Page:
Overcoming Doubt by Faith
Read John 20:24-29, Matthew 28:16-17
“Blessed are they who did not see and yet believed.”
Thomas became the epitome of doubt. Throughout history, Thomas became known as “doubting Thomas,” a dubious title gained because Thomas wanted empirical evidence of the resurrection. It was not enough that his trusted friends were affirming the resurrection; Thomas wanted proof. However, he was not alone, for, in Matthew 28:16-17, we find that even after the resurrection and the appearance of Christ, there were still some who were struggling with doubt. In Luke 24:16, we find that two disciples on the road with Emmaus failed to recognize Jesus when he was walking with them. Why did they struggle when they had the visible presence of Christ? How could those who saw the resurrected Christ still struggle to accept that he was the God himself and the Messianic king? The answer lies in Christ’s response to Thomas.
After Thomas sees for himself the reality of the resurrection, then he acknowledges that Christ is not only God, but he is the God of Israel. However, in response to Thomas’ confession, Christ then points us to the true nature of faith. Faith ultimately is not grounded in empirical evidence, for genuine faith is ultimately not an intellectual problem. After telling Thomas to touch the nail prints and feel the wound in his side, he tells Thomas, “do not be unbelieving, but believing.” The verbs are imperatives, “Stop unbelieving and believe.” In other words, Christ is challenging Thomas to become a genuine believer in him. While Thomas was a loyal disciple of Christ, but he was not a believer in Christ in relationship to accepting Christ as his savior. In other words, this is the moment of truth for Thomas. Is he going to accept Christ as his savior and be a genuine believer? Christ is pointing out to Thomas that the real issue of his doubts is not intellectual but spiritual. It is ultimately an issue of faith. This is what Christ goes on to point out in verse 29, “Blessed are they who did not see, and yet believed.” In other words, the faithful follower of Christ simply accepts by faith the message and person of Christ. Genuine faith is “the assurance of things hoped for, the conviction of things not seen.” It is the surrender of ourselves to Christ without having our doubts answered.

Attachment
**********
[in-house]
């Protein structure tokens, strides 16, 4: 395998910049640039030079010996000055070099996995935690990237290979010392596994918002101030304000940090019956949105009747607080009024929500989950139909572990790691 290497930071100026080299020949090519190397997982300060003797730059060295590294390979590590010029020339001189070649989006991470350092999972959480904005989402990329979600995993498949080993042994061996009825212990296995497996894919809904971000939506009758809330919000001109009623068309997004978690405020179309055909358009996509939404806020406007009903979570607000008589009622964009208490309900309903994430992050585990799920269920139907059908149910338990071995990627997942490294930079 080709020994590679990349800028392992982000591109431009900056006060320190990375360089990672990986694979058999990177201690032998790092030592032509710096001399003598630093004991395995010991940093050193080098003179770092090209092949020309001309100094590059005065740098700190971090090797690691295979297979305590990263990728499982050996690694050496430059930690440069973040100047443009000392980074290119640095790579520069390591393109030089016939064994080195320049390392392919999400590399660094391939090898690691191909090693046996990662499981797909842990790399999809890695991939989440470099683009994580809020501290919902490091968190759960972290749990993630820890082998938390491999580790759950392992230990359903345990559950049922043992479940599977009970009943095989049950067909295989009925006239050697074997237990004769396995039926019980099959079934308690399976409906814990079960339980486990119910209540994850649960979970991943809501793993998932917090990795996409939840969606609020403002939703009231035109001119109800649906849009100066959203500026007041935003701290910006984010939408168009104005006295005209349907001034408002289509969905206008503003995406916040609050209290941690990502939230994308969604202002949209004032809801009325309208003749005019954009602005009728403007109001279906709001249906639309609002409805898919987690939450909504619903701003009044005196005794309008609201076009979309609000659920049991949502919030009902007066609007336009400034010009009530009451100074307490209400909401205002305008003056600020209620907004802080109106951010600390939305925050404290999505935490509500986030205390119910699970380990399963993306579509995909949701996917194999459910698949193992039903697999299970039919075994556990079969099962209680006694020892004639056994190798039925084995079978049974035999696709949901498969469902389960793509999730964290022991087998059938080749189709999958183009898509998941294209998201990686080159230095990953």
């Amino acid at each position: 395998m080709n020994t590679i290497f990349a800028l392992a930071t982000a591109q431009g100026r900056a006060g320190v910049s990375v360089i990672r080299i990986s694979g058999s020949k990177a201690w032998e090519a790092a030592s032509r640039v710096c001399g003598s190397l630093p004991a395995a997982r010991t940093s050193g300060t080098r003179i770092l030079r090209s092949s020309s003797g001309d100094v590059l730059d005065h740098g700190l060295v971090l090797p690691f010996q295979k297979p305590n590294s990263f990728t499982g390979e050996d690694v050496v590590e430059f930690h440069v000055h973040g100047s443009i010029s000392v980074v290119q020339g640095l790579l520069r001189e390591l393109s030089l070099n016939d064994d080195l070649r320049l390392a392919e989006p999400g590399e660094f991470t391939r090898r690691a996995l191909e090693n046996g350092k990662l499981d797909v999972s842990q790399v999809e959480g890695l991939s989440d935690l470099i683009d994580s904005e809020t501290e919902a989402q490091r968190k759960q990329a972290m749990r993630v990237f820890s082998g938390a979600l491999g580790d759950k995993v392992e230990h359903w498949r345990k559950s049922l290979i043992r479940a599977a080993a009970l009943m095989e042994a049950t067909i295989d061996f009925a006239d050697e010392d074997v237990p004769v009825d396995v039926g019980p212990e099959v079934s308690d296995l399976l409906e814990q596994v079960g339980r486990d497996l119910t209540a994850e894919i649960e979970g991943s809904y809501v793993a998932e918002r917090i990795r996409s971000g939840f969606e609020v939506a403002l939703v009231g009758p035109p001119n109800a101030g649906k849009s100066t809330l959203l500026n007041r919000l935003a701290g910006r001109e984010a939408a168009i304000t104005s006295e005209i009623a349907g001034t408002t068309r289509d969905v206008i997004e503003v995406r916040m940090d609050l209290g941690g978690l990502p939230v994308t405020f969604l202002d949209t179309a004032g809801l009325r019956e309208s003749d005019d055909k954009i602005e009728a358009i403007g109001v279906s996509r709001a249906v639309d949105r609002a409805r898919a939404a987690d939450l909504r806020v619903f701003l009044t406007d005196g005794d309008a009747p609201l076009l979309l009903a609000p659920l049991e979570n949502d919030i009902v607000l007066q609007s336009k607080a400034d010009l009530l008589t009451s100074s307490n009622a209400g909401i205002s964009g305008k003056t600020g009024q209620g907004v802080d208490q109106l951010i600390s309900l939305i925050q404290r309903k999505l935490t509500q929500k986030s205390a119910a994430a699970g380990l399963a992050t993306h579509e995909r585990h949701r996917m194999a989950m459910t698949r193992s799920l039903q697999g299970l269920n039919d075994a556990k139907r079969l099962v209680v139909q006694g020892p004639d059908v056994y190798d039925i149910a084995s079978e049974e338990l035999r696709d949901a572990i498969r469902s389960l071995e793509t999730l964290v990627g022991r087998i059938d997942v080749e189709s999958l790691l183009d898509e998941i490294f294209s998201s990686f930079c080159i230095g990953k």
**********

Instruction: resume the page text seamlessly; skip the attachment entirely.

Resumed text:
Doubts are not a hindrance to faith but a nullifier of faith. It is to seek justification for our rejection of Christ. Faith is to simply trust in God and accept his word as true. However, this faith is not blind faith, which is contrary to all reason. It is confirmed by the testimony of Scripture and the resurrection of Christ. The way to deal with doubts is to accept by faith that what the Bible says is true and surrender our lives to the living God. It is trusting in God despite the questions.
The essence of faith then is simple, childlike trust leading to the surrender to God. It is to affirm what we learned in Sunday School, “God said it, and I believe it, and that settles it for me.” Instead of waiting for all your questions to be answered, simply trust in God. He may never answer all your questions, but it no longer matters when you trust in him.